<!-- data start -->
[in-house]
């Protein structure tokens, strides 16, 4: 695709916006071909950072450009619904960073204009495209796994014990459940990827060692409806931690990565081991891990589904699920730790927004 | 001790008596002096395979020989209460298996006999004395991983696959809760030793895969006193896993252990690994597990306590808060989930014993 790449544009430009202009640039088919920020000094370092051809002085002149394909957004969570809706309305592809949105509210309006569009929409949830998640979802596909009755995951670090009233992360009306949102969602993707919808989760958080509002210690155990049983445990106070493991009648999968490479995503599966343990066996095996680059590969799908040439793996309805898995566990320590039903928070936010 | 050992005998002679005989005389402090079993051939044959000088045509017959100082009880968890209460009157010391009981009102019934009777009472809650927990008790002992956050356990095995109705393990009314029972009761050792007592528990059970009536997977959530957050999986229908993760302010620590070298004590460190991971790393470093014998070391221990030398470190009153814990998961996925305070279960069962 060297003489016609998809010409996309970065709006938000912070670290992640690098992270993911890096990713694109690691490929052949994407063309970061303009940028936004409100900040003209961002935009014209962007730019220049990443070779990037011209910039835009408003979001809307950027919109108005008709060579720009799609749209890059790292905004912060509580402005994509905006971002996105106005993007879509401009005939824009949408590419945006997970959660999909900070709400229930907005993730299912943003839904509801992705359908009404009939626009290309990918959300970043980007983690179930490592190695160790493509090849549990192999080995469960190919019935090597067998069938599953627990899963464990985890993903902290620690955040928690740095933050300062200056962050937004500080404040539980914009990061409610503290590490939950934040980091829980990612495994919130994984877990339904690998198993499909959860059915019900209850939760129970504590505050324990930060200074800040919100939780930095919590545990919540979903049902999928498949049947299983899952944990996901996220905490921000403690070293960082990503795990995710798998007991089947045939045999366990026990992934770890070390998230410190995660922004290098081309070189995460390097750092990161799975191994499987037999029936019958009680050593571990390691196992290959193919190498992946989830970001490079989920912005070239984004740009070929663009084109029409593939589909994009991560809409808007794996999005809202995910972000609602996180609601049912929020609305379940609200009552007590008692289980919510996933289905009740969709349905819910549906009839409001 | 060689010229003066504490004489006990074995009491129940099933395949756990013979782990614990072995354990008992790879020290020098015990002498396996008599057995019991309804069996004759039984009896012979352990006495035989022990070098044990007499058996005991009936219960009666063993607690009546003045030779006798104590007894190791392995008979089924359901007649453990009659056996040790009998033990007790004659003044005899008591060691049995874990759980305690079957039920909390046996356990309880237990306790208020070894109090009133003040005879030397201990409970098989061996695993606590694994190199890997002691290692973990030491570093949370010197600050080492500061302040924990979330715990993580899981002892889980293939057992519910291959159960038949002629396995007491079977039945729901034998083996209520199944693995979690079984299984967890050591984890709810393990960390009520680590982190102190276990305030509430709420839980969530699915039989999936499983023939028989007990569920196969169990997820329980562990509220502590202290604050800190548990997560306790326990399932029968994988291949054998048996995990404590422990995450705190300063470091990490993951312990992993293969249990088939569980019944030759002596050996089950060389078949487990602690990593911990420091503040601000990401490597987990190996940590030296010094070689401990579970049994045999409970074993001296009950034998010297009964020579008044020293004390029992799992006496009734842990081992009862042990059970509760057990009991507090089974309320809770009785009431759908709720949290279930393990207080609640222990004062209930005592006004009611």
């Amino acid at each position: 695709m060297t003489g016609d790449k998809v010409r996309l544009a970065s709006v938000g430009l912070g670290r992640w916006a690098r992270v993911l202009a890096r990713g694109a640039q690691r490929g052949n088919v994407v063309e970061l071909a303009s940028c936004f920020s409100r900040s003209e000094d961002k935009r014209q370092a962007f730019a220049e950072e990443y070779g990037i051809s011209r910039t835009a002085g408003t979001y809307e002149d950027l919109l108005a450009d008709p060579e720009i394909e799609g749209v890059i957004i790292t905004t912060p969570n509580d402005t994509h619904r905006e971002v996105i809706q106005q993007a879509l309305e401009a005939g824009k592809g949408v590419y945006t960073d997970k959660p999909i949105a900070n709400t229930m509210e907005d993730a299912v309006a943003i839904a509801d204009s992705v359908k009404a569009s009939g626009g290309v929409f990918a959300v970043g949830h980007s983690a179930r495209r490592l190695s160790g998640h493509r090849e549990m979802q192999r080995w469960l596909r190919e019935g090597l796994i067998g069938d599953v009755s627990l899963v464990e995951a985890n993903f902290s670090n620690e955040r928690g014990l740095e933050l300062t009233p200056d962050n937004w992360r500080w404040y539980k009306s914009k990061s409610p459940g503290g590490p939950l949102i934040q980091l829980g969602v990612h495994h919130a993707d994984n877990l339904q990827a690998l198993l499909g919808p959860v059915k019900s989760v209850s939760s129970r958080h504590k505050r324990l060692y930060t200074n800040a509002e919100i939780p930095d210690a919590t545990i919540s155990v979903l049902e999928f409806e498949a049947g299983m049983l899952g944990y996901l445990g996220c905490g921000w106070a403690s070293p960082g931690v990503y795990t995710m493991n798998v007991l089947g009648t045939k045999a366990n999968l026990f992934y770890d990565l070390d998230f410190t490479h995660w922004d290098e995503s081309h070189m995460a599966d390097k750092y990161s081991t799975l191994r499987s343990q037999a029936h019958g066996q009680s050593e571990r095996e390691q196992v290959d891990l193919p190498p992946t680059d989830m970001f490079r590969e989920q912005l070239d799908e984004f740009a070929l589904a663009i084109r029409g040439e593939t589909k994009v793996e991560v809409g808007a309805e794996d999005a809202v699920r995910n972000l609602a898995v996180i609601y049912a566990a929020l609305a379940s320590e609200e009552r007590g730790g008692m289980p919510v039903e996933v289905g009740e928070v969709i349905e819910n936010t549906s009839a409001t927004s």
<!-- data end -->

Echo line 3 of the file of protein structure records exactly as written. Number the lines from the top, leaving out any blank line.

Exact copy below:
């Amino acid at each position: 695709m060297t003489g016609d790449k998809v010409r996309l544009a970065s709006v938000g430009l912070g670290r992640w916006a690098r992270v993911l202009a890096r990713g694109a640039q690691r490929g052949n088919v994407v063309e970061l071909a303009s940028c936004f920020s409100r900040s003209e000094d961002k935009r014209q370092a962007f730019a220049e950072e990443y070779g990037i051809s011209r910039t835009a002085g408003t979001y809307e002149d950027l919109l108005a450009d008709p060579e720009i394909e799609g749209v890059i957004i790292t905004t912060p969570n509580d402005t994509h619904r905006e971002v996105i809706q106005q993007a879509l309305e401009a005939g824009k592809g949408v590419y945006t960073d997970k959660p999909i949105a900070n709400t229930m509210e907005d993730a299912v309006a943003i839904a509801d204009s992705v359908k009404a569009s009939g626009g290309v929409f990918a959300v970043g949830h980007s983690a179930r495209r490592l190695s160790g998640h493509r090849e549990m979802q192999r080995w469960l596909r190919e019935g090597l796994i067998g069938d599953v009755s627990l899963v464990e995951a985890n993903f902290s670090n620690e955040r928690g014990l740095e933050l300062t009233p200056d962050n937004w992360r500080w404040y539980k009306s914009k990061s409610p459940g503290g590490p939950l949102i934040q980091l829980g969602v990612h495994h919130a993707d994984n877990l339904q990827a690998l198993l499909g919808p959860v059915k019900s989760v209850s939760s129970r958080h504590k505050r324990l060692y930060t200074n800040a509002e919100i939780p930095d210690a919590t545990i919540s155990v979903l049902e999928f409806e498949a049947g299983m049983l899952g944990y996901l445990g996220c905490g921000w106070a403690s070293p960082g931690v990503y795990t995710m493991n798998v007991l089947g009648t045939k045999a366990n999968l026990f992934y770890d990565l070390d998230f410190t490479h995660w922004d290098e995503s081309h070189m995460a599966d390097k750092y990161s081991t799975l191994r499987s343990q037999a029936h019958g066996q009680s050593e571990r095996e390691q196992v290959d891990l193919p190498p992946t680059d989830m970001f490079r590969e989920q912005l070239d799908e984004f740009a070929l589904a663009i084109r029409g040439e593939t589909k994009v793996e991560v809409g808007a309805e794996d999005a809202v699920r995910n972000l609602a898995v996180i609601y049912a566990a929020l609305a379940s320590e609200e009552r007590g730790g008692m289980p919510v039903e996933v289905g009740e928070v969709i349905e819910n936010t549906s009839a409001t927004s």